Real Music & Real Estate . . .

Yiddishe Cup’s bandleader, Bert Stratton, is Klezmer Guy.

He knows about the band biz and – check this out – the real estate biz, too.

You may not care about the real estate biz. Hey, you may not care about the band biz. (See you.)

This is a blog with a gamy twist. It features tenants with snakes and skunks, and musicians with smoked fish in their pockets.

Stratton has written op-eds for the Wall Street Journal, New York Times and Washington Post.



At the Harvey Pekar (urn) Benefit, a hipster with shoulder-length dreadlocks said, “I wrote a book about my sex life.  Three-hundred forty pages.”

I asked, “You going to do another one?”

“No, I don’t think people are that interested.”

The Pekar benefit had characters, especially hippie dinosaur characters, myself included.  (Another species of dinosaurs — old ethnics — gathered three blocks down at the Slovenian Workmen’s Home to hear Bobby Kravos’ polka band.)  The Pekar benefit was at the Beachland Ballroom, formerly the Croatian Liberty Home, Collinwood.

Ex-Cleveland Heights Mayor Alan “Popo” Rapoport, age 61 — and 23 years out of politics — was back on the scene.  He danced a hora to Yiddishe Cup.  He was running for the new county council seat.

After the benefit, my wife, Alice, and I ate with Popo at a nearby cafe.  He said he was in Collinwood, in part, to put up campaign yard signs at street intersections.  He did the sign installations around midnight so he wouldn’t get a ticket for littering.

I asked Popo what he had been up to for the past two decades.

“Real estate law and probate,” he said. “Sometimes called graves and ground.”

Alice said, “You should write a blog, ‘Graves and Ground.'”

Popo said the Harvey Pekar toxicology report could take six weeks or so to come back from the coroner’s office.

At the Beachland Ballroom bar earlier, Harvey’s wife, Joyce Brabner, had told me, “Harvey had worse [prostate] cancer than I let on.”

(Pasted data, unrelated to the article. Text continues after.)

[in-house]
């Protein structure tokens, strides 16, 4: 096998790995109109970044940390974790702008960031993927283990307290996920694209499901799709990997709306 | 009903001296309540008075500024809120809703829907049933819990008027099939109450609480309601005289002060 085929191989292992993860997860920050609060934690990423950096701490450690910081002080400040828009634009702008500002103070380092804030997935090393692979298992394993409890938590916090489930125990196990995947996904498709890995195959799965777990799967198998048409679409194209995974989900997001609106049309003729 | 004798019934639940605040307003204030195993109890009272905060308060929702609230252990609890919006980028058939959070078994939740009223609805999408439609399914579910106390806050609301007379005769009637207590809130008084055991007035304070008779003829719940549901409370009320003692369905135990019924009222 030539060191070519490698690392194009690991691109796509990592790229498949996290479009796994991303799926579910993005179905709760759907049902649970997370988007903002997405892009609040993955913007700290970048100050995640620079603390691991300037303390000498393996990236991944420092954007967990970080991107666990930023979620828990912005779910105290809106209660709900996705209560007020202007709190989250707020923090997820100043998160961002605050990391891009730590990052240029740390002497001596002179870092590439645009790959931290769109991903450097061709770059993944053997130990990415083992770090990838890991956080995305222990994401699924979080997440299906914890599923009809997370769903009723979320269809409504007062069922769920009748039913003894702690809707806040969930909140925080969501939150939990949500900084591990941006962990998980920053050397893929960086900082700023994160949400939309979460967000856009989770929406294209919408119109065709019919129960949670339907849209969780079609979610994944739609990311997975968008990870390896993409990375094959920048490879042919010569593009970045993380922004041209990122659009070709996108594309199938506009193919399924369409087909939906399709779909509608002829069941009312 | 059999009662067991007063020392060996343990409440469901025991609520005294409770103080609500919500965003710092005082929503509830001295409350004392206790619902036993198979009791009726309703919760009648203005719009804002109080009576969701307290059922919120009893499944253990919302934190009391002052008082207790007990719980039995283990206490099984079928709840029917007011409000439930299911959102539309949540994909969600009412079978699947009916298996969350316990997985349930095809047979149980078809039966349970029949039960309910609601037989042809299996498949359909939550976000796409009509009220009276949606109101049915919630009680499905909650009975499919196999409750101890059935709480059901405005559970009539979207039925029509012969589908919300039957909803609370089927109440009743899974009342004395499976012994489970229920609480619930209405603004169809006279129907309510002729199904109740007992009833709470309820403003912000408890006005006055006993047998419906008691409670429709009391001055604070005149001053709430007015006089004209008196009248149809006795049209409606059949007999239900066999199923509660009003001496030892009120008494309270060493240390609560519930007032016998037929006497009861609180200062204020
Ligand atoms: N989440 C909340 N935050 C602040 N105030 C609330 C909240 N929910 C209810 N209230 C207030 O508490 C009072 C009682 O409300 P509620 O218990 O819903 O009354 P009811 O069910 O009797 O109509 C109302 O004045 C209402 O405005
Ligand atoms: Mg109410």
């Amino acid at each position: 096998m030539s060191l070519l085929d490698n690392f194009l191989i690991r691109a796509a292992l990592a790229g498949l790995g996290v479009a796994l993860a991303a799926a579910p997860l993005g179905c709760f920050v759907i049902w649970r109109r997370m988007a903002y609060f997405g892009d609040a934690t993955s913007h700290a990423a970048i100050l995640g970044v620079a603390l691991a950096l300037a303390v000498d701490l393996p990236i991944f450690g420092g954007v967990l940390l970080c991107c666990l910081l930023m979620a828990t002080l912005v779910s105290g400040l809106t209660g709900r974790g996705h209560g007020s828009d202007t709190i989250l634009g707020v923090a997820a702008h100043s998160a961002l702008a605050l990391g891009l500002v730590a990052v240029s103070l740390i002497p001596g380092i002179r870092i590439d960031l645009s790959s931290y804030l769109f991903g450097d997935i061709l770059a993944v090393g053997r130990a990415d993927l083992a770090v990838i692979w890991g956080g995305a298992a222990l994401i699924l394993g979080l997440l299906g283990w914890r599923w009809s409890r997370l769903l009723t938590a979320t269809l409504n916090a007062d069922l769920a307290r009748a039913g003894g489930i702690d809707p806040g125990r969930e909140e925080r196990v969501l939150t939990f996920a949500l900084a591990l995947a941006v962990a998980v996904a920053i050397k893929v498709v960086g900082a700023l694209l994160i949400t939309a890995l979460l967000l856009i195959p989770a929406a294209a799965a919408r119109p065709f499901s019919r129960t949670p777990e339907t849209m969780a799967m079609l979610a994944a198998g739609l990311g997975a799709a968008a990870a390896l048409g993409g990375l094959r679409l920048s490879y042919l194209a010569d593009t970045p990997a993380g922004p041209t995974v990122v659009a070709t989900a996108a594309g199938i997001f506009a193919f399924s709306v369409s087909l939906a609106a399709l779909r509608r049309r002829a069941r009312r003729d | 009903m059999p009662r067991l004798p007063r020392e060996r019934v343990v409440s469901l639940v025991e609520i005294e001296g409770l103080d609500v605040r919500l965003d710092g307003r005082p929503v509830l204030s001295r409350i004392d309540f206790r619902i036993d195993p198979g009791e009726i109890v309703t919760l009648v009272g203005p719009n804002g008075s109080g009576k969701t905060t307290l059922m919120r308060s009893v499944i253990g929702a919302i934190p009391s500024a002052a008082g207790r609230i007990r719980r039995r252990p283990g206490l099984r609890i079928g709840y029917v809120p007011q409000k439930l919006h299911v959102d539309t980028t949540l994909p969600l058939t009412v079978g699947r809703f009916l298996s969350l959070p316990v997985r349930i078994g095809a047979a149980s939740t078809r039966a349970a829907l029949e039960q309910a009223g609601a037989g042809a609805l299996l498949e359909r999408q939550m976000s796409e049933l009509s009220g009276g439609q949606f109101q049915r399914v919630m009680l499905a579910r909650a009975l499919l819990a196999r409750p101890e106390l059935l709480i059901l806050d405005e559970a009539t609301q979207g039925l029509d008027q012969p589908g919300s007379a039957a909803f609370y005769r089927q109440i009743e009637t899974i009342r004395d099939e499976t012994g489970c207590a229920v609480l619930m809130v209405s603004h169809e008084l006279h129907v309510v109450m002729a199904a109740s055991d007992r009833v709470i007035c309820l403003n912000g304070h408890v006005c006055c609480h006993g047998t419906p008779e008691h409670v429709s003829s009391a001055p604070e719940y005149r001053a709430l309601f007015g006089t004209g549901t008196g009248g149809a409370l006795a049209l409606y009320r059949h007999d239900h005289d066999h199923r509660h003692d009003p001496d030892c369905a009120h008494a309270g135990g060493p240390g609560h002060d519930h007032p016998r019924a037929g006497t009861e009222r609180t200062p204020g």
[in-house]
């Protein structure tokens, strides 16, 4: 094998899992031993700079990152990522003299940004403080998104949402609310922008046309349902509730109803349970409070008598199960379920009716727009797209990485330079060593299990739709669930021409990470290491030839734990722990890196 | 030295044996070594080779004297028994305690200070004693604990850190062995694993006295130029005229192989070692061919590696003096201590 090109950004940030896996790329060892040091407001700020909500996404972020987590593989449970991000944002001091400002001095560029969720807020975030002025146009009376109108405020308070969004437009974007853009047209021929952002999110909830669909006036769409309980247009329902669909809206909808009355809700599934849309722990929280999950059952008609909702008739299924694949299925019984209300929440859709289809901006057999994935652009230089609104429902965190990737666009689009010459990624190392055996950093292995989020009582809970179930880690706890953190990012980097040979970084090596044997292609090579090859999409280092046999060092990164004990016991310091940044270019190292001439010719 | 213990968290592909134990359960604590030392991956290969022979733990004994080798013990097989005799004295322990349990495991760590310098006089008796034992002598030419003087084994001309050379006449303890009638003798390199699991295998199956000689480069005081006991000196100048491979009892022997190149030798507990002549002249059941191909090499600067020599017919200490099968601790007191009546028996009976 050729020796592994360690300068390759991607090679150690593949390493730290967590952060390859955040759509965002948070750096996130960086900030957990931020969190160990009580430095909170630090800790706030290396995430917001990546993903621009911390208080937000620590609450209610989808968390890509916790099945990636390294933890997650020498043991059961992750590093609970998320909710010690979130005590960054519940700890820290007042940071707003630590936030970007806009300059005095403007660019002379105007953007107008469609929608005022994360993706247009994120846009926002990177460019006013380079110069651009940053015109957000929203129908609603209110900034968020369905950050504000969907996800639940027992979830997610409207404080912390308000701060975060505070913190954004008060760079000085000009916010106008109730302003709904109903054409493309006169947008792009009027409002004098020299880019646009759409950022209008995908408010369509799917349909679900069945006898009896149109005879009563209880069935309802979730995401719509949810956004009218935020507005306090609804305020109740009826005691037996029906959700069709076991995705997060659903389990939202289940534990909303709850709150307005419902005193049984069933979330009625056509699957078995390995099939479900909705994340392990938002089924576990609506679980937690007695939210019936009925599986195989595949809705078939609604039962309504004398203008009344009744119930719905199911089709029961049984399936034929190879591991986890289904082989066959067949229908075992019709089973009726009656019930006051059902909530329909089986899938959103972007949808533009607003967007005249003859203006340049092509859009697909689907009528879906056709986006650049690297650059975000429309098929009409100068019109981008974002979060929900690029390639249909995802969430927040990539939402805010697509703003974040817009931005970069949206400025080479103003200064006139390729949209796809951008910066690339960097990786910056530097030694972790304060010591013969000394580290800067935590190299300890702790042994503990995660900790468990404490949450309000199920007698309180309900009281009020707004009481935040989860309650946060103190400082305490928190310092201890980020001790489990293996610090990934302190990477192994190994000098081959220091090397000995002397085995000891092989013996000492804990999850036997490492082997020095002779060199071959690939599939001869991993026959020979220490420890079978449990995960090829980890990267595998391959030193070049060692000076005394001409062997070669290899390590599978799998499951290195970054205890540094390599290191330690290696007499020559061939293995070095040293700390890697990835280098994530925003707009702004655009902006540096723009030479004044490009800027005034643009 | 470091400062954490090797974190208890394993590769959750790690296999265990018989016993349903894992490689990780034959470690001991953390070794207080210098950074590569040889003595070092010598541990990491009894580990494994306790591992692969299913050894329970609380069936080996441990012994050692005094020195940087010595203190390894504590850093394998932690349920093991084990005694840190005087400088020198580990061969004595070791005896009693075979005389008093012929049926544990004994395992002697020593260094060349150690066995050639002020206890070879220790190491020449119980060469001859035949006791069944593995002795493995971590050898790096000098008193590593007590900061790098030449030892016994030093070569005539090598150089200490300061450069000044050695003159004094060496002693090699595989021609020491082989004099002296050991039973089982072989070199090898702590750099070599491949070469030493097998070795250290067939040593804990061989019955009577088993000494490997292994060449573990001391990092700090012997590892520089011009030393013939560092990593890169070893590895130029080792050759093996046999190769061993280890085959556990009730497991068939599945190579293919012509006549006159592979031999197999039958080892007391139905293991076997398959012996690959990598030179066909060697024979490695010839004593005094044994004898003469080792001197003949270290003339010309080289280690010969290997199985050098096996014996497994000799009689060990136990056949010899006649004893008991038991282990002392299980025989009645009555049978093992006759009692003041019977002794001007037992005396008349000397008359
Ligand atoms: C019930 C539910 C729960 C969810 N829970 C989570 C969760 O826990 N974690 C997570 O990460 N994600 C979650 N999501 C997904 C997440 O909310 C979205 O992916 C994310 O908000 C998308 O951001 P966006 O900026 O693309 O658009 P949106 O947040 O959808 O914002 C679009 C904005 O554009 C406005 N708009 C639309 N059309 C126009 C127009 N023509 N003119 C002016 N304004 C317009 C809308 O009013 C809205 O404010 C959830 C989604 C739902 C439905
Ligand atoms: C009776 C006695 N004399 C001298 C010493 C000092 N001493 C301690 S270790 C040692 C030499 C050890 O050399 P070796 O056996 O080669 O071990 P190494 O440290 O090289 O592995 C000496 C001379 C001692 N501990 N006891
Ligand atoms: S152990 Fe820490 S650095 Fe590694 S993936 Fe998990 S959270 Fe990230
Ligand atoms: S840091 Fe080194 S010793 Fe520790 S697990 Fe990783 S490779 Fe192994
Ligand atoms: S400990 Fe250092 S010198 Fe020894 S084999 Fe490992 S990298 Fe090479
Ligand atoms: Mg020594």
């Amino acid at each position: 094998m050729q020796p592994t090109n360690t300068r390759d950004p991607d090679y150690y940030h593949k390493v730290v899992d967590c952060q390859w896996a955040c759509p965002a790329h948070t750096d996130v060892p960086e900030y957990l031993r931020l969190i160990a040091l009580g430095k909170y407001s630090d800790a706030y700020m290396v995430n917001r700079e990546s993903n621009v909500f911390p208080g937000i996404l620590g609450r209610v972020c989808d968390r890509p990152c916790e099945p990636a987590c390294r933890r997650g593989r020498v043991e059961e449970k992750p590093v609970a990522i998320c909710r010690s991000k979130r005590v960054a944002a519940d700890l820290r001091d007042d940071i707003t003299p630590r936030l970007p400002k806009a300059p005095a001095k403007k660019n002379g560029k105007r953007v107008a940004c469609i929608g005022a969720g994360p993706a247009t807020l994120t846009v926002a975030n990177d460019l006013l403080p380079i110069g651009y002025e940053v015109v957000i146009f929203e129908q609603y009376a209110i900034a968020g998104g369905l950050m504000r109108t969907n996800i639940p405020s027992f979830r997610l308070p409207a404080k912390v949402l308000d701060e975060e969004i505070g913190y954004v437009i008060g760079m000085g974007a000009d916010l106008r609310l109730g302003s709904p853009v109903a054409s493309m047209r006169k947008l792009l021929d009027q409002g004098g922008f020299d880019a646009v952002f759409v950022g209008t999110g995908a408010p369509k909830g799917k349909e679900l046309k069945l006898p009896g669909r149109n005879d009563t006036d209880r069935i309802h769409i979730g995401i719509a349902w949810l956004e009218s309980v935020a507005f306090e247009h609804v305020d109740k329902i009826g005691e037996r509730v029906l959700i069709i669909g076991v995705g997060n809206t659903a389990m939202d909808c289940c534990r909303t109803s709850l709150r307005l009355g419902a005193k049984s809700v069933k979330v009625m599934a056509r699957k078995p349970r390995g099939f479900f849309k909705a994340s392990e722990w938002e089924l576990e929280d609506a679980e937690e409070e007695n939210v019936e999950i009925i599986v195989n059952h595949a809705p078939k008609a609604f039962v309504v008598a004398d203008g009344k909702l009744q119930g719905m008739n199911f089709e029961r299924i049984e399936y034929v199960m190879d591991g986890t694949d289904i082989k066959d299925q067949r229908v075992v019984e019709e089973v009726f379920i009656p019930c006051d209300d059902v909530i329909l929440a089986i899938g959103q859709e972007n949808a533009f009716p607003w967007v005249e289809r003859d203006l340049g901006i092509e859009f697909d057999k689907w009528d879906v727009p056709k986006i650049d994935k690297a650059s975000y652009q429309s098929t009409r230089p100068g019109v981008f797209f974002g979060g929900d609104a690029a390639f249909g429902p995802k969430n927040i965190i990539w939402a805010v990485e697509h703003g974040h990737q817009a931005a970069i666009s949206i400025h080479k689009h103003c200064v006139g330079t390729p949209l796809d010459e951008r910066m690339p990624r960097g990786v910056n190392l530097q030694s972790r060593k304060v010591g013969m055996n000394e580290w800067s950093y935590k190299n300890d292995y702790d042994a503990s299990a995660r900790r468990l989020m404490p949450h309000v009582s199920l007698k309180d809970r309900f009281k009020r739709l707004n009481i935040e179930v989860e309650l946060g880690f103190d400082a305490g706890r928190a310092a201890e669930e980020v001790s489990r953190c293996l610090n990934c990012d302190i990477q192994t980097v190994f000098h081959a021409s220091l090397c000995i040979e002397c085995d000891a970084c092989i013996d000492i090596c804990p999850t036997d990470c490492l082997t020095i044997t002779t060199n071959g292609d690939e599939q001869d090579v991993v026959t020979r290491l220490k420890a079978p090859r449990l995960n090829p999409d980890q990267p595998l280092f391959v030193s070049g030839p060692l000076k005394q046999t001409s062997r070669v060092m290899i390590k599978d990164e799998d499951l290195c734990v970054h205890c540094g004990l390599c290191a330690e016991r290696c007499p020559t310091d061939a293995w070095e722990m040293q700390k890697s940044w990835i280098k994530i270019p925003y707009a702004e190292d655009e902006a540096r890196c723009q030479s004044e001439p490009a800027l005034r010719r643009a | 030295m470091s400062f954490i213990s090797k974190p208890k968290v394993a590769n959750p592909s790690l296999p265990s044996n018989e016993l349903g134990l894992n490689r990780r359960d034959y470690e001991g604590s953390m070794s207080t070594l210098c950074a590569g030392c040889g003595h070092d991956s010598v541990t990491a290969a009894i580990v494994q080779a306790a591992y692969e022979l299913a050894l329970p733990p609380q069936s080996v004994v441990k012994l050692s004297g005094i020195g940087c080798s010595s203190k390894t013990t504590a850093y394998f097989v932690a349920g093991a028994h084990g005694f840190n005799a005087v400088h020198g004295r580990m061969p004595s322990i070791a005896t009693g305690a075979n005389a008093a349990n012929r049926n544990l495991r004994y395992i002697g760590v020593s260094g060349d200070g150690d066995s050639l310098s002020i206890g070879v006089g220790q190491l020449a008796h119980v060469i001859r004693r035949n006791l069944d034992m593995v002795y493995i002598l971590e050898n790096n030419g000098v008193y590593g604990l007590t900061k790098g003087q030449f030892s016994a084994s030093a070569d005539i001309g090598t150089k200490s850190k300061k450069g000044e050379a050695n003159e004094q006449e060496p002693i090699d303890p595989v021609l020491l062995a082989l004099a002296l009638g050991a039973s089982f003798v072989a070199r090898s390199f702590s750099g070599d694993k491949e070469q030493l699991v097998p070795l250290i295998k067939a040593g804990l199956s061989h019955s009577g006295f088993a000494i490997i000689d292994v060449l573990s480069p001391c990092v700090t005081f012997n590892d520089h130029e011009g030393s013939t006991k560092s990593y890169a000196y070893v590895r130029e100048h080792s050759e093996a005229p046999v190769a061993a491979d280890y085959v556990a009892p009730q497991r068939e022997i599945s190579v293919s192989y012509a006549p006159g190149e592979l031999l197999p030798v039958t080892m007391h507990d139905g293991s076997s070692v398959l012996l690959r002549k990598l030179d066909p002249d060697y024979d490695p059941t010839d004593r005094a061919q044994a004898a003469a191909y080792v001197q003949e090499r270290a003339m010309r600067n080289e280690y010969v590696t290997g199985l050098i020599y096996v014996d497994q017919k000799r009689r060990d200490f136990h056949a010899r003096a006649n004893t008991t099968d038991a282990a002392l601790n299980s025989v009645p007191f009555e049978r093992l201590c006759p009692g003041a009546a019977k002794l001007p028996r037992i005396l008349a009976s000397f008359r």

When I offered Joyce my condolences, she said, “Some people get that confused and say ‘congratulations.'”

“That too,” I said.

I wanted to ask: “How can you suddenly croak of cancer in your sleep?”   (Harvey had died quickly at home in his bedroom.)  Instead I said, “Is there some Latin word for how he died?”

Joyce said no. Then she left the bar area. She knew many people in the Beachland, including a free-lance photographer on assignment from the New York Times.

The New York Times had run an article “The Upbeat Final Days and Busy Future of Harvey Pekar” several weeks  earlier.  In the piece, a Cleveland illustrator had said Harvey was chipper the day before he died.   Joyce wanted her side of the story out.  Harvey, upbeat?  Not likely.

Would The Times actually run three stories on Pekar?  (1.) Half-page obit.  Done.  (2.) Chipper Harvey story. Done.  And now Joyce’s take?  Joyce was the PR wizard.  Could happen.

The angle: How could Pekar not have enough money to bury himself?  The cheapest guy who ever lived!  He lectured for decent fees; had a piece — albeit small — of a Hollywood movie; and collected Social Security and government pensions.

Joyce said the gobierno had cut off Harvey’s checks, pending determination of the cause of death.  Harvey died at 70 and left no will.

Seventy is the new 60 for dying. Seventy is a raw deal.  You’re supposed to reach 80 now, al minimo.  My dad died at 69 in 1986; very few people back then considered that unusual.

Eighty-plus or bust.  Alfred Lerner, the former billionaire chairman of MBNA and owner of the Cleveland Browns, died at 68 of brain cancer a few years ago.  That was news on two fronts:  (1.) The man died so young.  (2.) The man’s mega-money couldn’t get him another decade.

The Beachland Ballroom owner talked about erecting a statue of Harvey at Lake View Cemetery.

Joyce said, “This town can’t raise enough money for a statue of Superman, let alone one for Harvey.”

Paging Harvey Pekar.  Your burial urn tsuris cries out for a new episode of American Splendor.


1. There was talk of putting up a Superman statue in Glenville, the Cleveland neighborhood where two high school boys created Superman in the 1930s.

2. The sentence “Your burial urn tsuris cries out for a new
episode . . .” is stolen, in large part, from writer/critic Mark Schilling.
2 of 2 posts for 8/11/10

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